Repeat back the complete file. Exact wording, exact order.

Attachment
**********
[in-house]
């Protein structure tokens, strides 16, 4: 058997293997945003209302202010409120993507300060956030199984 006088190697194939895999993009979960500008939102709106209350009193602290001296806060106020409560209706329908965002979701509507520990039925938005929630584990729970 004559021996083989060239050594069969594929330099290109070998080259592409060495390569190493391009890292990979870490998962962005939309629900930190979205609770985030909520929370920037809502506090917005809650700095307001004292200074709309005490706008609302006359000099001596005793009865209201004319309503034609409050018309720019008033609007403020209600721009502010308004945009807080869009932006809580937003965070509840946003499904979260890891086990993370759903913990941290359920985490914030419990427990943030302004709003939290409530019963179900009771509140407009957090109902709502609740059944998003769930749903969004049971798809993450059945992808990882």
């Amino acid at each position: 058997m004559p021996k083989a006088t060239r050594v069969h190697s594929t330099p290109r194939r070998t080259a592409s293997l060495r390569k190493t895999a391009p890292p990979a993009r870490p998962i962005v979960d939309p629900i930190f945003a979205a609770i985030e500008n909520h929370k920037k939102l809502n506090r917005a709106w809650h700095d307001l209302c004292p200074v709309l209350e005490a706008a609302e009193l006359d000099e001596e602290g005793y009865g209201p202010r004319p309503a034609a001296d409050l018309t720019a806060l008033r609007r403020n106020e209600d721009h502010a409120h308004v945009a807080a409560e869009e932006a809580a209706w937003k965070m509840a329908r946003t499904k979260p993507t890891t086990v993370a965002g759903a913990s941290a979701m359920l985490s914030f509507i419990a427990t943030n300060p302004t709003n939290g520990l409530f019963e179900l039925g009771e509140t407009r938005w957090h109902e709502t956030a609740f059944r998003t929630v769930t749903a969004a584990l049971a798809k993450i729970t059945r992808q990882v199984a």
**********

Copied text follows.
[in-house]
């Protein structure tokens, strides 16, 4: 058997293997945003209302202010409120993507300060956030199984 006088190697194939895999993009979960500008939102709106209350009193602290001296806060106020409560209706329908965002979701509507520990039925938005929630584990729970 004559021996083989060239050594069969594929330099290109070998080259592409060495390569190493391009890292990979870490998962962005939309629900930190979205609770985030909520929370920037809502506090917005809650700095307001004292200074709309005490706008609302006359000099001596005793009865209201004319309503034609409050018309720019008033609007403020209600721009502010308004945009807080869009932006809580937003965070509840946003499904979260890891086990993370759903913990941290359920985490914030419990427990943030302004709003939290409530019963179900009771509140407009957090109902709502609740059944998003769930749903969004049971798809993450059945992808990882």
């Amino acid at each position: 058997m004559p021996k083989a006088t060239r050594v069969h190697s594929t330099p290109r194939r070998t080259a592409s293997l060495r390569k190493t895999a391009p890292p990979a993009r870490p998962i962005v979960d939309p629900i930190f945003a979205a609770i985030e500008n909520h929370k920037k939102l809502n506090r917005a709106w809650h700095d307001l209302c004292p200074v709309l209350e005490a706008a609302e009193l006359d000099e001596e602290g005793y009865g209201p202010r004319p309503a034609a001296d409050l018309t720019a806060l008033r609007r403020n106020e209600d721009h502010a409120h308004v945009a807080a409560e869009e932006a809580a209706w937003k965070m509840a329908r946003t499904k979260p993507t890891t086990v993370a965002g759903a913990s941290a979701m359920l985490s914030f509507i419990a427990t943030n300060p302004t709003n939290g520990l409530f019963e179900l039925g009771e509140t407009r938005w957090h109902e709502t956030a609740f059944r998003t929630v769930t749903a969004a584990l049971a798809k993450i729970t059945r992808q990882v199984a």